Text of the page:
What are the different types of Roaming?
  1. If the visited network is in the same country as the home network, this is known as National Roaming (e.g., Sprint and Verizon)
  2. If the visited network is outside the home country, this is known as International Roaming (e.g., Vodafone UK and AT&T USA)
  3. If the visited network is of a different technology, this is known as Inter-Standard Roaming (e.g., CDMA and GSM)
A distinction is also made between Inbound and Outbound roaming:
  • Inbound - when the operator acts as the "Visited Network"
  • Outbound - when the operator act as the "Home Network"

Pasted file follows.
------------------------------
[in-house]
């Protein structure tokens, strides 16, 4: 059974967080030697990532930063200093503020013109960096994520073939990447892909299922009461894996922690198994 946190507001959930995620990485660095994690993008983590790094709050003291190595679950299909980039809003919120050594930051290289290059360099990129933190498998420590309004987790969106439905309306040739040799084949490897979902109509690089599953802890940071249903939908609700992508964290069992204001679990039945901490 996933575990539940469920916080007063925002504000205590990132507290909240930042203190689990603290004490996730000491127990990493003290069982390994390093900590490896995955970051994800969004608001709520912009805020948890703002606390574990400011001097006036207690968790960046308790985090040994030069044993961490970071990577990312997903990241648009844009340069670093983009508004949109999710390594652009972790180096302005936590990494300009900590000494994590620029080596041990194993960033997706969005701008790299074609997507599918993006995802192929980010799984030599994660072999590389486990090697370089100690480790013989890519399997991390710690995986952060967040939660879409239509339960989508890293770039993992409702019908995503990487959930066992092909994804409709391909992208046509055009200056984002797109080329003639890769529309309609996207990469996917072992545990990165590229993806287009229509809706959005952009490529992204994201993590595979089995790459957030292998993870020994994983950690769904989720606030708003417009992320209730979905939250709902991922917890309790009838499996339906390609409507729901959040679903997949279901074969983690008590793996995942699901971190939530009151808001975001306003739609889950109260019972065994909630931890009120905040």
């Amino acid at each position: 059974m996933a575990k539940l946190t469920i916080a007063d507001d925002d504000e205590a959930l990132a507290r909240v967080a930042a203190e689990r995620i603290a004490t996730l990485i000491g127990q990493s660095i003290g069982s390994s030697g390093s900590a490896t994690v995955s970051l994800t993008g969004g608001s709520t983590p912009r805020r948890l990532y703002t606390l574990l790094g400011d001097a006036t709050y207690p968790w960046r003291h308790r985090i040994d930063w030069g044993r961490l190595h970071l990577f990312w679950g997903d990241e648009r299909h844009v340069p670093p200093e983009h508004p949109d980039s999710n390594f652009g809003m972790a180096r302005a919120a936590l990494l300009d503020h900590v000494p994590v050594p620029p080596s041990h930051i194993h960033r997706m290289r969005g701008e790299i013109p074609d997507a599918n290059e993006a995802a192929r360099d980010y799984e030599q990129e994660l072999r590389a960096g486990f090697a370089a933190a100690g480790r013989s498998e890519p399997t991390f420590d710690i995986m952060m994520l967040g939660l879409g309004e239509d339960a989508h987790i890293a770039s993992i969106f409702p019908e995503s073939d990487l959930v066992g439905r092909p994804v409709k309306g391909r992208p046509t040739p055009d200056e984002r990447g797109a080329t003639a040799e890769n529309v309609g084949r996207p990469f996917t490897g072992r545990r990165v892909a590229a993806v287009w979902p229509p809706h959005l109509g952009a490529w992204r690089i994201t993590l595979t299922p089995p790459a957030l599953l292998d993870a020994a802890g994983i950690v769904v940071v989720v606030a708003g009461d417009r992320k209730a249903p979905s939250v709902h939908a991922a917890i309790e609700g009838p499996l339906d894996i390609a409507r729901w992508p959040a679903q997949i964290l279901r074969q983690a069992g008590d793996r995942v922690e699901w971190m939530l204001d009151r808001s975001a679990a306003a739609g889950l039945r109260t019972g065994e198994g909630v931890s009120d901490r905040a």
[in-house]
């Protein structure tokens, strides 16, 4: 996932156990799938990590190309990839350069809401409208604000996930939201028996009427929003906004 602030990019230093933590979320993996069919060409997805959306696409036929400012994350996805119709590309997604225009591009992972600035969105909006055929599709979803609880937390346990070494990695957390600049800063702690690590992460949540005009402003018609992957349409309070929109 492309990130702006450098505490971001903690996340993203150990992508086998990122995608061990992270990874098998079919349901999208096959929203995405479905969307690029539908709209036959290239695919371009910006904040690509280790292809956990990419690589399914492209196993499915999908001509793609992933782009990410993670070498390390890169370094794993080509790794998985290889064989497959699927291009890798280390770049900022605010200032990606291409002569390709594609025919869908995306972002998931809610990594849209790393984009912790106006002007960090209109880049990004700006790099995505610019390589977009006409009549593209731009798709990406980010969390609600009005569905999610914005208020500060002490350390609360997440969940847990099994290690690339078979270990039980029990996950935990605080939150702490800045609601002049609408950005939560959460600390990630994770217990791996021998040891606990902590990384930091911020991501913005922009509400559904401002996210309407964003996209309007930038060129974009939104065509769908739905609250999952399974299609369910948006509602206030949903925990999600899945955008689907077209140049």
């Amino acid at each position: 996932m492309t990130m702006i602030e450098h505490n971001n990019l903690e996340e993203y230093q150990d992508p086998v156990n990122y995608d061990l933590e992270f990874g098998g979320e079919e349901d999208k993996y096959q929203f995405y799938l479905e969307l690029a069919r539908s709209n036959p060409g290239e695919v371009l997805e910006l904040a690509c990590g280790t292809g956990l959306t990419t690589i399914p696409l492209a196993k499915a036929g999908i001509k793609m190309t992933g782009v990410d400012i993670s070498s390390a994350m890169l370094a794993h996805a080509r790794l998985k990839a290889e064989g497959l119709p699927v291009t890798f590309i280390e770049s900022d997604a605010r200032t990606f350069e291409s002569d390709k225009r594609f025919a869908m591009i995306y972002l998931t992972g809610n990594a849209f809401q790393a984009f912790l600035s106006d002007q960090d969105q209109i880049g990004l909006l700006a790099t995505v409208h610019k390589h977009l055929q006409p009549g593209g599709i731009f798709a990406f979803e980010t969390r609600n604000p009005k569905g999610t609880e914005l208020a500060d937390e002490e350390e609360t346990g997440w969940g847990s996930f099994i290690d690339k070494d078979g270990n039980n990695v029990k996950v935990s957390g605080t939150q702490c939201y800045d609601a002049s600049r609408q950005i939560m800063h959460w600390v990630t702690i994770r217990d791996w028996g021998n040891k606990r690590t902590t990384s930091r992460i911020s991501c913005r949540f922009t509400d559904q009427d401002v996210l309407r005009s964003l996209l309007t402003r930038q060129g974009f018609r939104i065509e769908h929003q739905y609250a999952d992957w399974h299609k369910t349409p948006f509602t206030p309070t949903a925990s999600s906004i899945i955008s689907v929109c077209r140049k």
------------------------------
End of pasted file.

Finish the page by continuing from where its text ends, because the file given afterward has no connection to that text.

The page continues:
How does International Roaming work?
Cell phone carriers from most countries have roaming agreements that basically allow you to use their wireless network when traveling abroad. Generally you do not need to do anything - the foreign carrier will take over so to speak and you will see another carrier name on your cell phone's screen once you are in another country. What you do have to do is call your wireless carrier before leaving your country and activate your roaming service. This is not a default feature (it implies extra costs).

Do carriers implement all Roaming partnerships the same way?
No. There are different models that could apply when you are ready to establish a roaming partnership with another provider. These models include
  • Bilateral Model: Roaming implemented directly between two operators without using an intermediary
  • Roaming Hub Model: Hub providers offer a mobile operator instant global roaming through a single contract.